But we watch outside, by the window, we dream and play with possibilites. And about what the body can do…

 

TWO

Supple, subtle, little : now we talk about what happens “under”, in small moments : the small magic, the unpredictable.

In a company, under the schedules and duties, people (and bodies) never cease to dream, to change, to try, to escape control, to invent, to dig little tunnels. Lines of life! A smile, a gesture, tiny cracks (see the light?), a triangle of sun on a table, a seventeen words conversation…

Haecceity! A dance, or a resistance. Denying iron!

We are a group of different speeds and slownesses, an individual, a singularity, constantly inventing grapes of possibilities, a play of forces or encounters. Lines, new lines, inventions.

 

THREE

We can’t grow if we don’t escape, if we don’t walk out of the paths of iron. We all have our ways to do that : knowledge, hunting, exploring, trying…

One escape line can last one minute or two weeks or a life. An on our own becoming…

Fuir -> To Flee/To Leak – a #Deleuze word game

 

c’est toujours sur une ligne de fuite qu’on crée, certes pas parce qu’on imagine ou qu’on rêve, mais au contraire parce qu’on y trace du réel, et que l’on y compose un plan de consistance. Fuir, mais en fuyant, chercher une arme.

it’s always on an escape line that we create, not because we imagine or because we dream, but in the contrary because we trace some real life on it, and because we arrange a consistency. To flee, but in fleeing, to seek a weapon.

 

 

Thanks for reading!

 

 

(thanks to Pierre Ansay – may Deleuze’s tools spread)

 

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Everything that goes wrong…

Hi everybody!

I heard about a Tai Chi teacher, an old Chinese woman living in France, who used to say a mysterious sentence to the students.

“C’est ce qui ne va pas qui va”

…which sounds like a typical Oriental brain-teaser riddle like “Everything is in everything and reciprocally”.

What does that mean? How to translate it?

  • Everything that goes wrong goes right
  • This is what does not go that goes
  • Only wrong things are moving forward
  • What goes wrong goes right
  • What doesn’t go goes

 

This sentence is a bit like the Toltec thing. A few words compacted in a seed.

 

The first Toltec agreement says : “Don’t make assumptions”, and the fifth : “Be skeptical (use the power of doubt to question everything you hear)”.

I love that because it’s a loop, and it’s incoherent (to question everything is to make infinite assumptions). And in a way that’s life!

Also this : Ruiz’s agreements are injunctions, orders : Do this/Don’t do this. It’s very Occidental (we all this like this, right? : If this then that (consequences)).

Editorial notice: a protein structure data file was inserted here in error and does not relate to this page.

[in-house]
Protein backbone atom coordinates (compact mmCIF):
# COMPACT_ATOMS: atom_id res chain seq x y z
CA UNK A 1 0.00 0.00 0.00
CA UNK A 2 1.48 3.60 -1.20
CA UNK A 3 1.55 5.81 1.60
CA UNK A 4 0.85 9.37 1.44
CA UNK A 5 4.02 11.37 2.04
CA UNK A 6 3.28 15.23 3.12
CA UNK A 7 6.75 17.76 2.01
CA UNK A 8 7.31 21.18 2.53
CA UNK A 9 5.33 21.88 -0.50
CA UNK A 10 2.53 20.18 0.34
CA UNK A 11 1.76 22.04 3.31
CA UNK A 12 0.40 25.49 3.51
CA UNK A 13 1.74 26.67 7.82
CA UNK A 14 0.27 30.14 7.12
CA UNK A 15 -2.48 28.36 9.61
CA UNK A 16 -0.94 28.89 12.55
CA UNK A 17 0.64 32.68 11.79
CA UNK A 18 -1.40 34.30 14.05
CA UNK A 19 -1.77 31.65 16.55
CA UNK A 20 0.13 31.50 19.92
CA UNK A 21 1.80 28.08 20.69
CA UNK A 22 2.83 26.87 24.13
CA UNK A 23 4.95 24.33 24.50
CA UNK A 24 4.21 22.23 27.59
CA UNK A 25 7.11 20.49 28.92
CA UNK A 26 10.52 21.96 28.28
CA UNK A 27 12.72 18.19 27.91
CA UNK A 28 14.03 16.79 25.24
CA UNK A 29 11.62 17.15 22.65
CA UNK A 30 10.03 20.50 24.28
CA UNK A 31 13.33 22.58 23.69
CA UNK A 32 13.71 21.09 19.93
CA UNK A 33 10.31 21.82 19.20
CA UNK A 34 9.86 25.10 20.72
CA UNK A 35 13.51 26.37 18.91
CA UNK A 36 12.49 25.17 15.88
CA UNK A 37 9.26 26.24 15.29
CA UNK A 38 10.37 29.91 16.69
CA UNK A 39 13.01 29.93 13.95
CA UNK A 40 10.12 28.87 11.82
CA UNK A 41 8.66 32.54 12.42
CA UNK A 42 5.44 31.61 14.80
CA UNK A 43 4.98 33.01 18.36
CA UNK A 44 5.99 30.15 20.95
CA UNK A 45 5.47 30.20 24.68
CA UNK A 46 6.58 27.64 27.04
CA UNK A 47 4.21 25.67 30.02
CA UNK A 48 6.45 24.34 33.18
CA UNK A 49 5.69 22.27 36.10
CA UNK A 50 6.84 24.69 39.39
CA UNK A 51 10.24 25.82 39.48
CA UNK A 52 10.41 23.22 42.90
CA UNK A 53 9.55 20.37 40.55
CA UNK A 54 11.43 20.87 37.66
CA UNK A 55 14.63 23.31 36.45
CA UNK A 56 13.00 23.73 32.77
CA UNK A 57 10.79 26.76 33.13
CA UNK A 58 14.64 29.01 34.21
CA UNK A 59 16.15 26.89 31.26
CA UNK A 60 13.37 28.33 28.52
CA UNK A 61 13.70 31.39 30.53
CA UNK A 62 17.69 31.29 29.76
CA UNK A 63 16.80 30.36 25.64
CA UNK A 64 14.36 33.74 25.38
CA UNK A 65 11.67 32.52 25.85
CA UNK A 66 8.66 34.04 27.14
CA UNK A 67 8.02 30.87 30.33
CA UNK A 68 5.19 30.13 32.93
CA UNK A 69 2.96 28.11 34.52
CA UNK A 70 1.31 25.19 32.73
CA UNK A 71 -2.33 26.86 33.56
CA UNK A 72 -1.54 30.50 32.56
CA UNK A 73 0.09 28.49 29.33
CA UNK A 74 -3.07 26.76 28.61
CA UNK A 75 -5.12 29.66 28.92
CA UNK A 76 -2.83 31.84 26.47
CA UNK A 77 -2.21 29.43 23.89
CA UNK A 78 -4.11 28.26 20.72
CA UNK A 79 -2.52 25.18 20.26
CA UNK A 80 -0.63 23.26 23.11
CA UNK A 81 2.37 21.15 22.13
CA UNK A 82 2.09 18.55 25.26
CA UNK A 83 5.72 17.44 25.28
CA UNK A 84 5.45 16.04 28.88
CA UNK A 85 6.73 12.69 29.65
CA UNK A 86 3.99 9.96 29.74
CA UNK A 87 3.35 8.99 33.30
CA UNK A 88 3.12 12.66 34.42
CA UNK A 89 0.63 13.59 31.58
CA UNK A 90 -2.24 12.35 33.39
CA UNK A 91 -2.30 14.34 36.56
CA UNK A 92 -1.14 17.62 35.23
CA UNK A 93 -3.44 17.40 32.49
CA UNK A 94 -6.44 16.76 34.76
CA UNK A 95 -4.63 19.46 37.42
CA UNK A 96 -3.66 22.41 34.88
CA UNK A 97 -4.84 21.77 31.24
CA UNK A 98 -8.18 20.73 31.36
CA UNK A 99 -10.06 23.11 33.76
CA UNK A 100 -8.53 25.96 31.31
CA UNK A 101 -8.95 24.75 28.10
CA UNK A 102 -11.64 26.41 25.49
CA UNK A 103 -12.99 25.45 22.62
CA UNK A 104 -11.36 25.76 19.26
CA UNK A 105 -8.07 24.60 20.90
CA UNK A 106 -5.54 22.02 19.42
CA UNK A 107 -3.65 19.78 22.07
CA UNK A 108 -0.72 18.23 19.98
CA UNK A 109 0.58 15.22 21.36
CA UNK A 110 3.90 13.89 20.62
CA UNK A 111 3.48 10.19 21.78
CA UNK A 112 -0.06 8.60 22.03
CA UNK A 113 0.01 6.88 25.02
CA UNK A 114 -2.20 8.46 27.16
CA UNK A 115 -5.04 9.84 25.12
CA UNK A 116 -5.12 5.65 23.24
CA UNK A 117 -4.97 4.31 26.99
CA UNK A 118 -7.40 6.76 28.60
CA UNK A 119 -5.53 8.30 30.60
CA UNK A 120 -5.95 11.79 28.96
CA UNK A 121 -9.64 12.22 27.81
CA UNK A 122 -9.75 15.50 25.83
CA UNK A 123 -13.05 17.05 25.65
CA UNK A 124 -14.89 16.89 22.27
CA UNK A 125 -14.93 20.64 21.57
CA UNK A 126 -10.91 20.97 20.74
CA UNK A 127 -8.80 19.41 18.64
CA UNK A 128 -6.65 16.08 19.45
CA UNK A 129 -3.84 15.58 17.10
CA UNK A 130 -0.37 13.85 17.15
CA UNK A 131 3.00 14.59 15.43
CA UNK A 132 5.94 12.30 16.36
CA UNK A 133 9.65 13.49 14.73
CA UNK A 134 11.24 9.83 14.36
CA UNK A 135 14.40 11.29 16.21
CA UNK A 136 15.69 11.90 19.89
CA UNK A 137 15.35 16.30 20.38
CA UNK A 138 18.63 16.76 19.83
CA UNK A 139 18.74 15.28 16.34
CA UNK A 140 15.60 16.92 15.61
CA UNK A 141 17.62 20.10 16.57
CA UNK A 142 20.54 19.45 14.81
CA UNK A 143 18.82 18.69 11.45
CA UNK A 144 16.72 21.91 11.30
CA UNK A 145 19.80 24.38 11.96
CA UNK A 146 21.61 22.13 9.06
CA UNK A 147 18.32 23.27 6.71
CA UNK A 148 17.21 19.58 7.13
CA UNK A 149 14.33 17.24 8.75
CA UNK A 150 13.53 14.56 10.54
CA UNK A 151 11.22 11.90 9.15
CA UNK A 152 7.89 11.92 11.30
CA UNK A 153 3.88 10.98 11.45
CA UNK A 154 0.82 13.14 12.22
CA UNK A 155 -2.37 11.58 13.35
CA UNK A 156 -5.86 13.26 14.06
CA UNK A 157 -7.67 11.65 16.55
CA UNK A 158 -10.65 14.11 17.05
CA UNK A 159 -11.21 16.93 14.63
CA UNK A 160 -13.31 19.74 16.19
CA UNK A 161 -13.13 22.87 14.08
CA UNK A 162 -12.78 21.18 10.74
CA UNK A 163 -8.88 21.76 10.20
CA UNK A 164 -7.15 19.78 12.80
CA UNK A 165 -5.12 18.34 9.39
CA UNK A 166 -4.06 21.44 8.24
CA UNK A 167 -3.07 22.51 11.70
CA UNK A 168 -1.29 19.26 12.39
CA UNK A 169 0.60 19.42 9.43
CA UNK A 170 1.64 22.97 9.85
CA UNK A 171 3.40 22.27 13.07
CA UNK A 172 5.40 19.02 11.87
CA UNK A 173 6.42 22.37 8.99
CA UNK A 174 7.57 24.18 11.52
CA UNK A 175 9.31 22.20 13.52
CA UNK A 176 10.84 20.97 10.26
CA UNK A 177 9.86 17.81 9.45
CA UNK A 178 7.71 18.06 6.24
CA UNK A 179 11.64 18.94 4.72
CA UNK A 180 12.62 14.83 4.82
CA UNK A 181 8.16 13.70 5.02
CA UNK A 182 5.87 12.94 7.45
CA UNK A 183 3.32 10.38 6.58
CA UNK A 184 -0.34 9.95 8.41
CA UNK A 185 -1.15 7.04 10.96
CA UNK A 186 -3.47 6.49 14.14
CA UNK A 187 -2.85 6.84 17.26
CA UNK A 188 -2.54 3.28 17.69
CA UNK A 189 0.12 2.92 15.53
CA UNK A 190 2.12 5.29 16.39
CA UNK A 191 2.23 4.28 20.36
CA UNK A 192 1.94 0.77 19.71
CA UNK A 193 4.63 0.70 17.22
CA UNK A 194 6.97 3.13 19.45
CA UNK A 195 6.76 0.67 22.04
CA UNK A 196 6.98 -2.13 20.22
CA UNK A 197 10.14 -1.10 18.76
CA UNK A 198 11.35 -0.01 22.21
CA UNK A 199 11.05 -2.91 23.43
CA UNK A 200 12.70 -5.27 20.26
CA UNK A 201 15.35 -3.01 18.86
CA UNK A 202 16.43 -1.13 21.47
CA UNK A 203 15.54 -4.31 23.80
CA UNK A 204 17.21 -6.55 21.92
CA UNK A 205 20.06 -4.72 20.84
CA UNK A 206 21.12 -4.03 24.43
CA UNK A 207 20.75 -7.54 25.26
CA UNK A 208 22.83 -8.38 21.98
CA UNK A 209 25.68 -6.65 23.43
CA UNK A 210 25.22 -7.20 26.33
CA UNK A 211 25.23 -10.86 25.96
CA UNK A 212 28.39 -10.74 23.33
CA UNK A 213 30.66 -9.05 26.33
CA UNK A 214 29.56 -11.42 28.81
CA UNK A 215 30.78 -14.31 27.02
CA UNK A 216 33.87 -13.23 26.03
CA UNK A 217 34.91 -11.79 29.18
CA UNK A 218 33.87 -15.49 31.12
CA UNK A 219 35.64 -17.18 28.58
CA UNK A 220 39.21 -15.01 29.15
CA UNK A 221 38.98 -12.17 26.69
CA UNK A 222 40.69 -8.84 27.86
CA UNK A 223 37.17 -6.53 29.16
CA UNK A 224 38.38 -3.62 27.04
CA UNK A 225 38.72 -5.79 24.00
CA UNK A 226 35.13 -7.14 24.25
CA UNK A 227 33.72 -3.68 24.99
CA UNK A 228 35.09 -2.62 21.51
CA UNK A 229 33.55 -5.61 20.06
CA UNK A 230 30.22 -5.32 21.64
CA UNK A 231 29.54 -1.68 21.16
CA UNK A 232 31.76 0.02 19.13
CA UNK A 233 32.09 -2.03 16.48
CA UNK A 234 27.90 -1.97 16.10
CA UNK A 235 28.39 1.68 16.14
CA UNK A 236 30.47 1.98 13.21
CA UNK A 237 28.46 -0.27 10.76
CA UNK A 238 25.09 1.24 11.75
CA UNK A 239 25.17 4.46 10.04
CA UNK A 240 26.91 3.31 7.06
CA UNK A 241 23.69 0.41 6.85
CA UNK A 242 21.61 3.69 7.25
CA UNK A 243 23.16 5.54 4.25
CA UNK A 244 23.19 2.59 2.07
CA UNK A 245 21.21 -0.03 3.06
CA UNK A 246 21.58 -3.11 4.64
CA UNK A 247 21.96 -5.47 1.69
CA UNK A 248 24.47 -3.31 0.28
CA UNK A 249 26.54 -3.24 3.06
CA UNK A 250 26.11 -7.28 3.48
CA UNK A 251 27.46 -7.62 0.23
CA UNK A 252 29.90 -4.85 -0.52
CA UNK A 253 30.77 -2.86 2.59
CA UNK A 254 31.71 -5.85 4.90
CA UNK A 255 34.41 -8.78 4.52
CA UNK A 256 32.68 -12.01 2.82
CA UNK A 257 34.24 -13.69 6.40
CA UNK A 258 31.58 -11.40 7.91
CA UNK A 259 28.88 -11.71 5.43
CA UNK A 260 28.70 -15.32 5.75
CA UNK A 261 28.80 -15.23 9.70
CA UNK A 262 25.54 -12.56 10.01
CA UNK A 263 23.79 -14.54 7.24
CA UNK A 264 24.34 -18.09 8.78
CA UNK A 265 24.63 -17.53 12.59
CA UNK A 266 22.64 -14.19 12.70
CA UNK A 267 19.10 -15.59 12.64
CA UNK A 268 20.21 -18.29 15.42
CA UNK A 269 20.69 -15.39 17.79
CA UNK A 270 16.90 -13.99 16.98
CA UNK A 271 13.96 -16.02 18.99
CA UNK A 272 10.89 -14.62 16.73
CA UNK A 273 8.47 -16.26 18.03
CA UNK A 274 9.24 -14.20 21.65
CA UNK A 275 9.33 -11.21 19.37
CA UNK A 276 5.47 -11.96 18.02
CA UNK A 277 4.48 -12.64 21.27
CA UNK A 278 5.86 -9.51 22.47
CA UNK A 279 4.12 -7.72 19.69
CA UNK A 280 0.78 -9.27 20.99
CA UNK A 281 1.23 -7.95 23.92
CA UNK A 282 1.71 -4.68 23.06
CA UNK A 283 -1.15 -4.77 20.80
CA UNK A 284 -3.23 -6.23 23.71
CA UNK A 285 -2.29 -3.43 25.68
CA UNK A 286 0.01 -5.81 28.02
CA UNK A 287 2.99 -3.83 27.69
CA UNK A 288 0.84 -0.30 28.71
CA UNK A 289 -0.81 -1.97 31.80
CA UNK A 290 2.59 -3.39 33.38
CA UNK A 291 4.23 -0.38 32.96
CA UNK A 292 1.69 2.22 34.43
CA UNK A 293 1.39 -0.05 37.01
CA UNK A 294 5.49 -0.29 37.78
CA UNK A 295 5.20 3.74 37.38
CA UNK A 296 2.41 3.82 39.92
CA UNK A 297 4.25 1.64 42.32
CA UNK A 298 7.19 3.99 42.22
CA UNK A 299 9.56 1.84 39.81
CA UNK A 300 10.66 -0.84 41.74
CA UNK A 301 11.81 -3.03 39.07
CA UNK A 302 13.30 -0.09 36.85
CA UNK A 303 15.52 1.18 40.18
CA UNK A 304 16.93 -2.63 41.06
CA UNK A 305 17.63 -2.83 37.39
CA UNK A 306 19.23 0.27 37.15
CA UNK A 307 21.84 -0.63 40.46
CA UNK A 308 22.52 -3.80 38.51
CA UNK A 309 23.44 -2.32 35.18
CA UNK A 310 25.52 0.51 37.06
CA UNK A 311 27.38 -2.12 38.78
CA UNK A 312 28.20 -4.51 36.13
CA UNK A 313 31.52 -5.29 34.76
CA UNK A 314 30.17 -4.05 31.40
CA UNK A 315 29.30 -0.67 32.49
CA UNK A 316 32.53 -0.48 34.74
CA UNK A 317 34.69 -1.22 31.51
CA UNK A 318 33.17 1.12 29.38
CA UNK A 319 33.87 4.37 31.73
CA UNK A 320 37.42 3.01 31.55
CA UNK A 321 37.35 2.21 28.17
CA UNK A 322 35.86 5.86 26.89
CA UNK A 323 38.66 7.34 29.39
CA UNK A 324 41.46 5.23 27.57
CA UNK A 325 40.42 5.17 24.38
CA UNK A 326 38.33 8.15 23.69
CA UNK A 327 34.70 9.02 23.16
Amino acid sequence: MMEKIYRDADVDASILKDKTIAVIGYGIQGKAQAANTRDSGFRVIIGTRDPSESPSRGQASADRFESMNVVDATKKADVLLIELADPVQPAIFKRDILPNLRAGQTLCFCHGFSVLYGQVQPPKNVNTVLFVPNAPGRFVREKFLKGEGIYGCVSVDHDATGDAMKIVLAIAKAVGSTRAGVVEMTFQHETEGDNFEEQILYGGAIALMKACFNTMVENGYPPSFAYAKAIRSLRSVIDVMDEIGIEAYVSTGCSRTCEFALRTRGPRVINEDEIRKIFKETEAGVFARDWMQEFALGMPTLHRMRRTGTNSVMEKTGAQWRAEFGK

“What doesn’t go… goes” is more Oriental. It’s an assessment, a fact, almost a report. An observation!

 

OK. When you think about it, it works! The perfect image of the grain of sand in the oyster : this makes a pearl.

Nietzsche is more lyrical : “One must still have chaos in oneself to be able to give birth to a dancing star.”

And also, in a way, it’s the Amor Fati wisdom, the love of fate. You can (and have to) decide that what happens… happens. It’s better to accept it. If it’s wrong, we can maybe decide it’s right :

…it’ll make you stronger, it’ll make you think, it’ll show you new path.

On our need to be disturbed…

“What goes wrong goes right”, hey, it’s the title of my future book, OK? Don’t steal it, please!

Have a nice day!

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Bothness, the Blindfolded Lynx Game

I got the spark (bzim) for this little article when I read a Edgar Wind quote, which offered images (among others) like :

  • a dolphin with an anchor
  • a turtle with a sail
  • a blindfolded bobcat

I found this in a Didi-Huberman small article, playing with dances of two concepts – which I like above all or almost.

Therefore I write all this to try to catch a blurry idea in my web, searching with words…

 

There’s a relation between “not knowing” and “knowing” : what is it made of, how does it move? Is there a frontier here? How does it move? If I increase my knowledge, do I lose something else?

Appearance/Disapperance as a dance, or a will – maybe like the fireflies, the lightning bugs in the night : they flickeremit signals.

To slow down to think about all things. To be fast to catch an event in flight.

 

festina lente : hâte-toi lentement : make haste slowly

 

DIALECTICAL Images : “involving the interaction of opposites”

A dolphin needs an anchor to experiment something. Like try to play badminton with your other hand (with a partner who does the same). It slows you. It triggers other things.